It took 10 tries, but the opposing team finally made it to the mile-high mountain.
Through nine games and three postseason rounds going into the final game on Sunday 2, the Nuggets have yet to lose a playoff game in Denver. as not. The top seed in the West, they took advantage of their home court—the best in the sport—to take the lead against the Timberwolves, Suns, and Lakers, and they pulled off a Game 1 win against the Heat. Nikola Jokic, Jamal Murray and all the Nuggets players are special – but Denver’s height has been their unique added advantage in this playoffs.
But if any team wants to overcome that shortcoming, well, of course it would be the Miami Heat, who have already smashed several infamous hurdles this spring. The eighth-seeded Heat upset no. 1 nor. 2 seeds, clinching both chains down the road; Of course they wouldn’t be afraid of the competition in Denver.
Coach Erik Spoelstra: “If Denver wants to walk Mount Everest, we’ll do it” He said before the series begins.
And in Game 2, his team backed up that bravado with Denver’s first road win all postseason. The Heat rose from a 15-point deficit in the second quarter and an eight-point deficit entering the fourth to steal a 111-108 victory. Now, the Finals are back in Miami with a tie at one game, and more importantly, the 1 vs. 8 Finals is a really competitive series.
With two days of rest between nearly every game in the Finals (only Games 3 and 4 are separated by a day), Spoelstra and Michael Malone have plenty of opportunities to interact and adapt each other’s strategies. Spoelstra’s fiddling before Game 2 was most evident on the defensive end, as the Heat adopted a more physical approach and kept the Non-Jokic Nuggets in check.
This adjustment meant that Jokic, of course, scored more points in Game 2: 41, versus 27 in Game 1. However, the triple-double artist only collected four assists in Game 2 after shooting 14 in Game 1. He was Solo Effort – Until the middle of the fourth quarter, none of his teammates had cleared even 10 points in the game.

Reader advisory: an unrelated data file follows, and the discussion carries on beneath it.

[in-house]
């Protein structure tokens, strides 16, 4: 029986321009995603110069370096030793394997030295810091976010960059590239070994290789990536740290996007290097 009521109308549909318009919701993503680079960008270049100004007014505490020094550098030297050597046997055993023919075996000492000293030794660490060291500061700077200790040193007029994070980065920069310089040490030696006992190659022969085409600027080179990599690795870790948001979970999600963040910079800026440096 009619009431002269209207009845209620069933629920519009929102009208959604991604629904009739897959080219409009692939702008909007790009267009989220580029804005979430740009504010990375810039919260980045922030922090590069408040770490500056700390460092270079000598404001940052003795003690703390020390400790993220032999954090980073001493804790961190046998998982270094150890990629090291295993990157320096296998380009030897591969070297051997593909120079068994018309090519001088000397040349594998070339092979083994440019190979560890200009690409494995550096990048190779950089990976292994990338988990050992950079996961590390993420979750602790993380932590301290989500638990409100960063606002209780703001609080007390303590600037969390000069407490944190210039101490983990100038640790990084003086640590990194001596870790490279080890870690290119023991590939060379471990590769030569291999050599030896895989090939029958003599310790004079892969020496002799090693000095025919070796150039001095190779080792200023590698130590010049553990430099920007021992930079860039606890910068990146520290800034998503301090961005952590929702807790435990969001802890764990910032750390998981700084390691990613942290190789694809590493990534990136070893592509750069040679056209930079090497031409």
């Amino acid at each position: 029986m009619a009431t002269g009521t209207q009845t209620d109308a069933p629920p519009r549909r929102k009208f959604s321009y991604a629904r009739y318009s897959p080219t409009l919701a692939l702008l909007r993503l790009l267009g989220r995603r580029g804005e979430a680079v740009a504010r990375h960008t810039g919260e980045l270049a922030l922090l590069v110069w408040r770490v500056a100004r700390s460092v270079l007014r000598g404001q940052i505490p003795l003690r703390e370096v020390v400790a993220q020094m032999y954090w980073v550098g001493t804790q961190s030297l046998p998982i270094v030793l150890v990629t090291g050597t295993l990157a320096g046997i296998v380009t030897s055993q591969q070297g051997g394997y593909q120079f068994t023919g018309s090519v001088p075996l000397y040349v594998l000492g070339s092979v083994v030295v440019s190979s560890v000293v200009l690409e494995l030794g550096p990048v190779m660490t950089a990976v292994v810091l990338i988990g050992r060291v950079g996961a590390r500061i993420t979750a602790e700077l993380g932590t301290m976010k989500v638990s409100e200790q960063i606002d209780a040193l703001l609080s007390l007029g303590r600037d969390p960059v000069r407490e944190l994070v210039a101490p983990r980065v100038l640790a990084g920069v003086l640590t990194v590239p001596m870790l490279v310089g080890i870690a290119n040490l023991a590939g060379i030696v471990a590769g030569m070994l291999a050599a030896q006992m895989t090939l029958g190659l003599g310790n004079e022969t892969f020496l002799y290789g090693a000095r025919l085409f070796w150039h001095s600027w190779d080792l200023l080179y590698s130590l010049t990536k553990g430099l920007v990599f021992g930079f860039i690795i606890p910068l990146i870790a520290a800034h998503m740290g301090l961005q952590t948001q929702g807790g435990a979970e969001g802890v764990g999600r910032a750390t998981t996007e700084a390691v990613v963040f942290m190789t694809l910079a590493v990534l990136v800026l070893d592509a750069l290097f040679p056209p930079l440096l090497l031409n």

Jamal Murray finished with 18, thanks to a few three-pointers, but didn’t make nearly the same impact as he did in Game 1, when he tallied 26 points and 10 assists. In Game 2, Butler defended Murray much more – thanks to Spoelstra’s decision to put Kevin Love back in the starting lineup, allowing Love to guard Aaron Gordon and allowing Butler to switch to the more dangerous Murray.
Love had fallen out of the starting lineup and out of the rotation in the Eastern Conference Finals because the slower big man couldn’t stand up to the creatives surrounding Boston. But the playoffs are about matches, and Love can guard Gordon in greater quantities than his smaller Heat teammates. His presence helped reduce the size advantage Denver used to such great effect in Game 1; The Heat was 18 minutes over Love’s 22 minutes on Sunday.
Even with this modification, the Nuggets recorded a prolific clip in Game 2; His 126 points per 100 possessions, according to Glass Cleaning, was above the overall postseason average and well above Game 1 efficiency. But the Heat responded in kind as Spoelstra implemented the critical “make more shots” adjustment after the Heat sank just 33 percent. of their 3-point attempts in their Game 1 loss. (And even that number overhypes the impact of Miami’s shooting in Game 1; a number of his products came when the game was already out of control in the fourth quarter).